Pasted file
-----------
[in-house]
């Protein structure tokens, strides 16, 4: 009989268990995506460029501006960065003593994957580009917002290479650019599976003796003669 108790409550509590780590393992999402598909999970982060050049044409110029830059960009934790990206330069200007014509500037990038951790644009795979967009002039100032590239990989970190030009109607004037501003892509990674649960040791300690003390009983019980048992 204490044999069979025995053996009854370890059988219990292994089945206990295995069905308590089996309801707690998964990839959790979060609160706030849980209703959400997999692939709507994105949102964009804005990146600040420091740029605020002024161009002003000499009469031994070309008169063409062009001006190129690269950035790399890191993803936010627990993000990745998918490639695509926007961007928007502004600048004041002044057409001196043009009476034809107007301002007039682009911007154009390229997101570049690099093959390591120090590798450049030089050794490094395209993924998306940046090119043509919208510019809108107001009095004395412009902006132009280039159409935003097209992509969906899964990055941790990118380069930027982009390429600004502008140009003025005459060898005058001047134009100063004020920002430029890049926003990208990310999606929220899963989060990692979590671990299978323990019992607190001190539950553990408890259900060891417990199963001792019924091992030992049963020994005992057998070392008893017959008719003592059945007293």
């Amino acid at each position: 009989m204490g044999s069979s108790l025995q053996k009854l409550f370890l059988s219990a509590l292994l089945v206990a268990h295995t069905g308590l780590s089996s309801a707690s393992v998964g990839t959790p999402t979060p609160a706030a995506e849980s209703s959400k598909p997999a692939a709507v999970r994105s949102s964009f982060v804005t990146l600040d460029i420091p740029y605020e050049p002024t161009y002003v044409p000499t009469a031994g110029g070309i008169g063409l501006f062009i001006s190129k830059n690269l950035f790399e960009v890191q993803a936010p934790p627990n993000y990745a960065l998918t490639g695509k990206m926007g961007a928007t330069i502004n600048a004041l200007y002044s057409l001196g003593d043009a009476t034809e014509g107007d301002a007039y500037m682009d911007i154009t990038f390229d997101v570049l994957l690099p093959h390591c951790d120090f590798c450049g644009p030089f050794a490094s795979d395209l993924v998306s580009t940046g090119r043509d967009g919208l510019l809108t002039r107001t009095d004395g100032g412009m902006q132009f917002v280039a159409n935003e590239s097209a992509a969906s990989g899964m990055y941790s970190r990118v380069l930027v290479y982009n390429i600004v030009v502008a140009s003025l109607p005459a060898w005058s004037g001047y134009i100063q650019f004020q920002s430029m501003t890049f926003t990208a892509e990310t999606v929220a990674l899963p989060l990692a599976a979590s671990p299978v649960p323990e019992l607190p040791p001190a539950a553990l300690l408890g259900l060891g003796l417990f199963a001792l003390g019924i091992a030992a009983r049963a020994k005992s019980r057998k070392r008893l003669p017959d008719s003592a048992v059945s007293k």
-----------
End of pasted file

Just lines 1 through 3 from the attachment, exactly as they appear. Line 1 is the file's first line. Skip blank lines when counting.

[in-house]
């Protein structure tokens, strides 16, 4: 009989268990995506460029501006960065003593994957580009917002290479650019599976003796003669 108790409550509590780590393992999402598909999970982060050049044409110029830059960009934790990206330069200007014509500037990038951790644009795979967009002039100032590239990989970190030009109607004037501003892509990674649960040791300690003390009983019980048992 204490044999069979025995053996009854370890059988219990292994089945206990295995069905308590089996309801707690998964990839959790979060609160706030849980209703959400997999692939709507994105949102964009804005990146600040420091740029605020002024161009002003000499009469031994070309008169063409062009001006190129690269950035790399890191993803936010627990993000990745998918490639695509926007961007928007502004600048004041002044057409001196043009009476034809107007301002007039682009911007154009390229997101570049690099093959390591120090590798450049030089050794490094395209993924998306940046090119043509919208510019809108107001009095004395412009902006132009280039159409935003097209992509969906899964990055941790990118380069930027982009390429600004502008140009003025005459060898005058001047134009100063004020920002430029890049926003990208990310999606929220899963989060990692979590671990299978323990019992607190001190539950553990408890259900060891417990199963001792019924091992030992049963020994005992057998070392008893017959008719003592059945007293």
């Amino acid at each position: 009989m204490g044999s069979s108790l025995q053996k009854l409550f370890l059988s219990a509590l292994l089945v206990a268990h295995t069905g308590l780590s089996s309801a707690s393992v998964g990839t959790p999402t979060p609160a706030a995506e849980s209703s959400k598909p997999a692939a709507v999970r994105s949102s964009f982060v804005t990146l600040d460029i420091p740029y605020e050049p002024t161009y002003v044409p000499t009469a031994g110029g070309i008169g063409l501006f062009i001006s190129k830059n690269l950035f790399e960009v890191q993803a936010p934790p627990n993000y990745a960065l998918t490639g695509k990206m926007g961007a928007t330069i502004n600048a004041l200007y002044s057409l001196g003593d043009a009476t034809e014509g107007d301002a007039y500037m682009d911007i154009t990038f390229d997101v570049l994957l690099p093959h390591c951790d120090f590798c450049g644009p030089f050794a490094s795979d395209l993924v998306s580009t940046g090119r043509d967009g919208l510019l809108t002039r107001t009095d004395g100032g412009m902006q132009f917002v280039a159409n935003e590239s097209a992509a969906s990989g899964m990055y941790s970190r990118v380069l930027v290479y982009n390429i600004v030009v502008a140009s003025l109607p005459a060898w005058s004037g001047y134009i100063q650019f004020q920002s430029m501003t890049f926003t990208a892509e990310t999606v929220a990674l899963p989060l990692a599976a979590s671990p299978v649960p323990e019992l607190p040791p001190a539950a553990l300690l408890g259900l060891g003796l417990f199963a001792l003390g019924i091992a030992a009983r049963a020994k005992s019980r057998k070392r008893l003669p017959d008719s003592a048992v059945s007293k």